Tell me about the Vedic temple, currently being built in Mayapur, West Bengal, the birthplace of Chaitanya Mahaprabhu.
I am focused these days on getting the Vedic temple built in Mayapur. I did give the seed money for the temple, about $25 million. I was nervous as that was the time the Ford company was about to go bankrupt because of the economic downturn.
I'm glad that the transcendental project worked out beautifully and will help Westerners, Europeans and Americans come to Mayapur and chant Hare Krishna.
The opening date for the Vedic temple has been pushed back and hopefully we'll be able to do the opening in 2022.
It is a very complicated building. It has a huge 350-feet high dome and we are putting up a big chandelier inside the dome of the universe according to the Vedas -- so it's a lot of work that needs to be done.
What about the international Himalayan ski village project you had proposed near Manali?
As far as I know, the whole venture is dead. It was a wonderful concept and the government of Himachal Pradesh was totally in favour of it. But then they had an election, a new government came and, more or less, they closed it down.
Do you speak any Indian languages?
No, not really.
Any experiences in India that you would like to share?
India has gotten much more user friendly, as they say.
When I first went in 1975, it was very difficult to negotiate (your way) around the country and I was very sick.
Back in those days really the only airline in and out of India was Air-India. You had to go down in person to confirm your ticket out of the country. So it was kind of very archaic in those days.
Now everything is very modern, very streamlined. My wife and I go a couple of times a year. It is very easy to get around and we love it.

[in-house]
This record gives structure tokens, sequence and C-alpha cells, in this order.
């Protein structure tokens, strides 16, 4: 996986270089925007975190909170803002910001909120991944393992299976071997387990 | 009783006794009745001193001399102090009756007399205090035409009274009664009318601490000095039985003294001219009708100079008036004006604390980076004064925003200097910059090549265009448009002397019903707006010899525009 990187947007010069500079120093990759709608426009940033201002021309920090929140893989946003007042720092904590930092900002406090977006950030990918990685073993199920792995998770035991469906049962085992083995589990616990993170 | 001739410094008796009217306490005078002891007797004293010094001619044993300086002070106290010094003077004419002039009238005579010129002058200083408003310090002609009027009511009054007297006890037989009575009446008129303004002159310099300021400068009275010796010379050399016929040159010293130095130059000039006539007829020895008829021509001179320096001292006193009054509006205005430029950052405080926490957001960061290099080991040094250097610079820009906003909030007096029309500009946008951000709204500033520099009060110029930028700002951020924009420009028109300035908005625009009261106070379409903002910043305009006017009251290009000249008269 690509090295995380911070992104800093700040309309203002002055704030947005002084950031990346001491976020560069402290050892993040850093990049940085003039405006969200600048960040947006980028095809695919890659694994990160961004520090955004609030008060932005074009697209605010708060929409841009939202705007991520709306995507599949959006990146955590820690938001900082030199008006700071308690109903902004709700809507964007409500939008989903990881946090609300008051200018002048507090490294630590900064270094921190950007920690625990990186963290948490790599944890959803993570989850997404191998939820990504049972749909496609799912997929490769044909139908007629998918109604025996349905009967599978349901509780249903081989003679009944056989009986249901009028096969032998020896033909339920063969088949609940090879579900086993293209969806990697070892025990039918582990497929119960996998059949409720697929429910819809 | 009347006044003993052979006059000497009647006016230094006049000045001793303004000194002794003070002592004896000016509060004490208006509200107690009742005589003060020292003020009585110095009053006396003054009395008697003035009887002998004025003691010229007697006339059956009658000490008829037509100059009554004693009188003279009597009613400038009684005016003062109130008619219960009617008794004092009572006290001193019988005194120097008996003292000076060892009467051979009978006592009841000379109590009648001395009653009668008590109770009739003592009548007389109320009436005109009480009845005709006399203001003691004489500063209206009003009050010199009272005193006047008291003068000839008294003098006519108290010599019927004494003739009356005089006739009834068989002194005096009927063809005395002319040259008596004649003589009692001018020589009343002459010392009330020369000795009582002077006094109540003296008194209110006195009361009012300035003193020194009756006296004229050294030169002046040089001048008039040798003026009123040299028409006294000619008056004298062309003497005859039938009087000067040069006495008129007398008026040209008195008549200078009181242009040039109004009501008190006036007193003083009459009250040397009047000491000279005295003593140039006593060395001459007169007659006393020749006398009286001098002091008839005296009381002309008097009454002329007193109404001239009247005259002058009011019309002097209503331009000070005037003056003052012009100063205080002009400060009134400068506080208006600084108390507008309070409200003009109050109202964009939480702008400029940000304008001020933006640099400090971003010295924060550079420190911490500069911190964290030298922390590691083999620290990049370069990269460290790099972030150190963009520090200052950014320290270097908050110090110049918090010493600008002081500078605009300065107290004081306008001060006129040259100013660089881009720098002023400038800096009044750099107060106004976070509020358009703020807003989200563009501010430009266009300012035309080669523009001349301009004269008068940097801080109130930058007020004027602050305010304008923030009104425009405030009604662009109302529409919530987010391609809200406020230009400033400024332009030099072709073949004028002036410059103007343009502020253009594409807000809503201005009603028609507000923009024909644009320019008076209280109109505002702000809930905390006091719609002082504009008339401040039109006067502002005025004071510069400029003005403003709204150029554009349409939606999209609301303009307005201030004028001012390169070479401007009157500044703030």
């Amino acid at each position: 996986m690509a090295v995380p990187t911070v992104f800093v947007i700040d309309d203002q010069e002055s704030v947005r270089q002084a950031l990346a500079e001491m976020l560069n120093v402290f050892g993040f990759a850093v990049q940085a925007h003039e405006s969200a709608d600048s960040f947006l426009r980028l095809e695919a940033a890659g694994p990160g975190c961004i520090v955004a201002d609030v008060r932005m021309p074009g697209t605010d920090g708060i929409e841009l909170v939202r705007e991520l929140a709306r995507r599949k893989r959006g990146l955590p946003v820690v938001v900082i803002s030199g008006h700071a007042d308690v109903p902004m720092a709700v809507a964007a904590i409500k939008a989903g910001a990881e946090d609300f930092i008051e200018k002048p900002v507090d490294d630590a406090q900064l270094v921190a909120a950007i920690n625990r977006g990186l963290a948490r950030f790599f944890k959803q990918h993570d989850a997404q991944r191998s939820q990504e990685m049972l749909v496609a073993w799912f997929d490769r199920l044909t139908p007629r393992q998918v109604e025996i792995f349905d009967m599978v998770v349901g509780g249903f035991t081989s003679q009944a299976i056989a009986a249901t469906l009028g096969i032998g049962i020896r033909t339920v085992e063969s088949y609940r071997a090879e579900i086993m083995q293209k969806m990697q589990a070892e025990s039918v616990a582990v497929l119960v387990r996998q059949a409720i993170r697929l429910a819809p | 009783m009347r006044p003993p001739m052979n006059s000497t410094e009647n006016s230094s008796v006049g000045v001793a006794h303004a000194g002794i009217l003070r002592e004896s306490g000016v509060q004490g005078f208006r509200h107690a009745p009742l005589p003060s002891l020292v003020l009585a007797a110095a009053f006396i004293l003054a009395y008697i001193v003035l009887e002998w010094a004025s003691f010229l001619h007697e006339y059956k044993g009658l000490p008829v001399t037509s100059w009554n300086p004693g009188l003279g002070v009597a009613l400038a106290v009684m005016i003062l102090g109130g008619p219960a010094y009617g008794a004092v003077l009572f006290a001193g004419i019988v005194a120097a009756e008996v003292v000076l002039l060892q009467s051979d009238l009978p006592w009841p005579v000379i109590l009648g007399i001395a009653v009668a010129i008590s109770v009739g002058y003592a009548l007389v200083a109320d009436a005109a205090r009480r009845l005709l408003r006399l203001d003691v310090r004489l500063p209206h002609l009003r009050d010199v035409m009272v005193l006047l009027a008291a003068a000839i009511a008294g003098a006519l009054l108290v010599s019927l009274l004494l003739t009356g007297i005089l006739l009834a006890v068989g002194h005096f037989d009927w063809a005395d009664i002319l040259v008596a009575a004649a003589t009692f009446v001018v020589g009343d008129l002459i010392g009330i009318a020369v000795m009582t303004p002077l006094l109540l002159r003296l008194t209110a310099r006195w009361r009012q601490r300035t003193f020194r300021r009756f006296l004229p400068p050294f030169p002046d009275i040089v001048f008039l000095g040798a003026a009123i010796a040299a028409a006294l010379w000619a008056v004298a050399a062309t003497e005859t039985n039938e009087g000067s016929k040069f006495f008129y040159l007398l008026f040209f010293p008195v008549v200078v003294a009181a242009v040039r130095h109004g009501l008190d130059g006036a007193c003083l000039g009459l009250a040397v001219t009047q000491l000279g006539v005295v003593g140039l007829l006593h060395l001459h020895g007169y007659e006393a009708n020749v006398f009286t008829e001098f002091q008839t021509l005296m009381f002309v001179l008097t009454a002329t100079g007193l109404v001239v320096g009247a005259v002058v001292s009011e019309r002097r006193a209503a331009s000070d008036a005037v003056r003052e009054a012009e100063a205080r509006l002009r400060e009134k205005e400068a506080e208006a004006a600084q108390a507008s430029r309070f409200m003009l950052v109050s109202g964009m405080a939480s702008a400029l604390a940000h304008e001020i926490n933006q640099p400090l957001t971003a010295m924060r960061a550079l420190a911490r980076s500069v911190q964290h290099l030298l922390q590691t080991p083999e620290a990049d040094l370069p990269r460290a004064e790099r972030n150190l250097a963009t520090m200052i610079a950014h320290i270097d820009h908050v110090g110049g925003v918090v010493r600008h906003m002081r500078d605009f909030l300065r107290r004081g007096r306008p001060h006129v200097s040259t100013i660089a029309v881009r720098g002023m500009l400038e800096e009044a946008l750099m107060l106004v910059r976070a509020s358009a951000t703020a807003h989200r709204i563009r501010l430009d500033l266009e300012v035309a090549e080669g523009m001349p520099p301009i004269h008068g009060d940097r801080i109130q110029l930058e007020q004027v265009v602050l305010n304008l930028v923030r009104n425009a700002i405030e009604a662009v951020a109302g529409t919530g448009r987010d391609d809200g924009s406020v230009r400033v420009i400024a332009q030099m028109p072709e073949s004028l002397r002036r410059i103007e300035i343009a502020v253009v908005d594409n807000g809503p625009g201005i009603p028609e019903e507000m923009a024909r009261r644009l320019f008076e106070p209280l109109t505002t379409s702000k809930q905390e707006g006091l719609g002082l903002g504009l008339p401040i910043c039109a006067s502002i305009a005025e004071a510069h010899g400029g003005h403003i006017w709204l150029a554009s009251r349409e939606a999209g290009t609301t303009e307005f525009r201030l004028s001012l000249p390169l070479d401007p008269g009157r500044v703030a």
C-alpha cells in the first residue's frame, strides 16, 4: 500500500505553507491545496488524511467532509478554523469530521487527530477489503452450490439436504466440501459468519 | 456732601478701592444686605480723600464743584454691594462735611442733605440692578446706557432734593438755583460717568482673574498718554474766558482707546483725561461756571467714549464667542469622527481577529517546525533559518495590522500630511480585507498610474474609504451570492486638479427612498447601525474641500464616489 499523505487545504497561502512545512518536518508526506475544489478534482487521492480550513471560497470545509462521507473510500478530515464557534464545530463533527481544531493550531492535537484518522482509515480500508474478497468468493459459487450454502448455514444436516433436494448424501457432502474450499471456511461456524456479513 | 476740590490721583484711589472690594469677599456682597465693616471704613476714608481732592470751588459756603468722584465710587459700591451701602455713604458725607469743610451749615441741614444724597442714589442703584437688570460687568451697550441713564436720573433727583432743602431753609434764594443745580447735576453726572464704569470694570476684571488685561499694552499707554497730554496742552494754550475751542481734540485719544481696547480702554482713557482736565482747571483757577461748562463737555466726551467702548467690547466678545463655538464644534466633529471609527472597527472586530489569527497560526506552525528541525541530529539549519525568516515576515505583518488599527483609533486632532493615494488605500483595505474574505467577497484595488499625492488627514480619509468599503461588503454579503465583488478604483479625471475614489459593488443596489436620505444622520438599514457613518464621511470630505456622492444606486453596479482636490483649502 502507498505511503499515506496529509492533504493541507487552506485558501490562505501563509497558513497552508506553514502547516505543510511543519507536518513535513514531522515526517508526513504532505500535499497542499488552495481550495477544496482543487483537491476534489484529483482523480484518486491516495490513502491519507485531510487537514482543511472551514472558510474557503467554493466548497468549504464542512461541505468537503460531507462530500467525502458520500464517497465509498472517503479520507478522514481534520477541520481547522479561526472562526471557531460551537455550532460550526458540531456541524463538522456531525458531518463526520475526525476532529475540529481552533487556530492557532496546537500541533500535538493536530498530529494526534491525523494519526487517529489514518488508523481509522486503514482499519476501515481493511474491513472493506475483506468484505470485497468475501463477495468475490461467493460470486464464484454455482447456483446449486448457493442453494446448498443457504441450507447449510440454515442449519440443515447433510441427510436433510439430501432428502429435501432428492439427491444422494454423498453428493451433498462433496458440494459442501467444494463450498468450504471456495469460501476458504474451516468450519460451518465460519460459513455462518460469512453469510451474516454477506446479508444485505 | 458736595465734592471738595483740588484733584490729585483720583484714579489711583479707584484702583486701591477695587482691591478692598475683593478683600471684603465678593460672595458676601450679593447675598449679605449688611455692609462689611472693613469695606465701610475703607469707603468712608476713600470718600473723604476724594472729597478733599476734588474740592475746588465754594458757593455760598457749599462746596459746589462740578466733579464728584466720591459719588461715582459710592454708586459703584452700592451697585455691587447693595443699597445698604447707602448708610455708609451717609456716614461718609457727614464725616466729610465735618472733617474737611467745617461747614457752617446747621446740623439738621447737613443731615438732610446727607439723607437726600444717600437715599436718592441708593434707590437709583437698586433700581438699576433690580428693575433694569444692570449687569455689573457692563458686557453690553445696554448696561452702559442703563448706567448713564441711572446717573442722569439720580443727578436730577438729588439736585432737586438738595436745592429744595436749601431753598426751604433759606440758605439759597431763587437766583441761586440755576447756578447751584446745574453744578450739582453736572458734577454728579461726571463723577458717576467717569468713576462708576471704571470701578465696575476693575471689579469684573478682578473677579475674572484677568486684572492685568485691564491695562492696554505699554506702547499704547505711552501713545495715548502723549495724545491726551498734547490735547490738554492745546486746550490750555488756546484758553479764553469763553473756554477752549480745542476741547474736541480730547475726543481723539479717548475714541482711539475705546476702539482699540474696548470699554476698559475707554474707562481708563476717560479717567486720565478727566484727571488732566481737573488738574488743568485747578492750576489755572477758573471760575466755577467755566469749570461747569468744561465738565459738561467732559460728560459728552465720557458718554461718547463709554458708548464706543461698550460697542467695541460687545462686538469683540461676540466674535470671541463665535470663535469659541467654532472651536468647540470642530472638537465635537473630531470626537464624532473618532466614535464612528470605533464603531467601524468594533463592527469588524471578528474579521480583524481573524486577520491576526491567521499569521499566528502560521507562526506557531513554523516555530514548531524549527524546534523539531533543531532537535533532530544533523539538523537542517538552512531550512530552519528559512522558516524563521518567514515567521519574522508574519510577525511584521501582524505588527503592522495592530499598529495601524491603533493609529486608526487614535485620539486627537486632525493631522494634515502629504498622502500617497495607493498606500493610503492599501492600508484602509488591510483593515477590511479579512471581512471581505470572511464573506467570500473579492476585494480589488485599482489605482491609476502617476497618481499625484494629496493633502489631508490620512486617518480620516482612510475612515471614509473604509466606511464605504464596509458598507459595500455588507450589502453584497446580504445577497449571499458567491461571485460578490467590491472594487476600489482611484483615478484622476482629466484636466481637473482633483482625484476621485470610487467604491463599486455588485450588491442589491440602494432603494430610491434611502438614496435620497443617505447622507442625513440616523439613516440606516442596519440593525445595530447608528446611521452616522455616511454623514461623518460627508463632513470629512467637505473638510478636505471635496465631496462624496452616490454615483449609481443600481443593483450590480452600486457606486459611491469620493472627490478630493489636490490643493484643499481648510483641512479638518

Where do you stay when you are in India?
I am in Mayapur most of the time. I stay in the guest house there. I would like to build a small residence there. Sometimes I go to Mumbai too.
What are your other interests apart from the Hare Krishna movement?
I am 65 years old. I used to have a lot of other interests. As you get older you tend to focus more on what you are really trying to accomplish in life.
The reason I joined the Hare Krishna movement was to make some spiritual advancement.
The whole point of becoming Krishna conscious is when you give up this body, you evolve into a spiritual body, hopefully. Or at least another birth that may be more advanced than the one we are in now.
They talk about death being a final exam. So at 65, I have to be studying for my final exam.
What is the message from the Bhagwad Gita you would like to see spread in the world today?
There are so many. I'd like to say Man-mana bhava mad-bhakto which means surrender to Krishna. He's your best friend. He knows what's best for you. There's no reason to be fearful of him.
Yours is a fascinating story. I'm surprised there is no book or movie on you.
I am glad. I'm a very private person. My wife and I don't seek publicity.